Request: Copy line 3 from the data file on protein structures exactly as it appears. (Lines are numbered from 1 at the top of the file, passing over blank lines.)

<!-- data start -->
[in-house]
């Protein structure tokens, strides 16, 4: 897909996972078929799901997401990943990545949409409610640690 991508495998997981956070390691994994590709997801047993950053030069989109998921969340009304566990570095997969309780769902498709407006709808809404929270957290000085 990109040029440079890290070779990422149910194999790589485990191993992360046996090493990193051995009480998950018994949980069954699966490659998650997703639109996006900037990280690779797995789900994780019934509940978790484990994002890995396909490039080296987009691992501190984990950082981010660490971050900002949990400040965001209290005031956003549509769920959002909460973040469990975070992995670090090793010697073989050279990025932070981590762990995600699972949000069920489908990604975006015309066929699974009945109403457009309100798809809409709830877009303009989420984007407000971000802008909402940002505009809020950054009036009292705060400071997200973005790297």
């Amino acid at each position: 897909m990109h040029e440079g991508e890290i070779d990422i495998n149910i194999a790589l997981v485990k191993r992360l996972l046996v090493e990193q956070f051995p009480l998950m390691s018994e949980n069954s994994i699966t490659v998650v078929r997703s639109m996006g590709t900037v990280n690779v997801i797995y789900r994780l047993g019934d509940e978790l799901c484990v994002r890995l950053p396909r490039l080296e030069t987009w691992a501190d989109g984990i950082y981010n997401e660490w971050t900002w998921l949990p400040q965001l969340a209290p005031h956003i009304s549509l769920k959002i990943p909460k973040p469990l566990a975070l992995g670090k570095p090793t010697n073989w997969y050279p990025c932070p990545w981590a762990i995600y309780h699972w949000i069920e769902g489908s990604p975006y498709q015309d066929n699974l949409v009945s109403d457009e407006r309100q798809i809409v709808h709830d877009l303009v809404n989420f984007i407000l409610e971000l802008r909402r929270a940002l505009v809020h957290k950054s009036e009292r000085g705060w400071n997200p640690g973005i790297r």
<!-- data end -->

């Amino acid at each position: 897909m990109h040029e440079g991508e890290i070779d990422i495998n149910i194999a790589l997981v485990k191993r992360l996972l046996v090493e990193q956070f051995p009480l998950m390691s018994e949980n069954s994994i699966t490659v998650v078929r997703s639109m996006g590709t900037v990280n690779v997801i797995y789900r994780l047993g019934d509940e978790l799901c484990v994002r890995l950053p396909r490039l080296e030069t987009w691992a501190d989109g984990i950082y981010n997401e660490w971050t900002w998921l949990p400040q965001l969340a209290p005031h956003i009304s549509l769920k959002i990943p909460k973040p469990l566990a975070l992995g670090k570095p090793t010697n073989w997969y050279p990025c932070p990545w981590a762990i995600y309780h699972w949000i069920e769902g489908s990604p975006y498709q015309d066929n699974l949409v009945s109403d457009e407006r309100q798809i809409v709808h709830d877009l303009v809404n989420f984007i407000l409610e971000l802008r909402r929270a940002l505009v809020h957290k950054s009036e009292r000085g705060w400071n997200p640690g973005i790297r």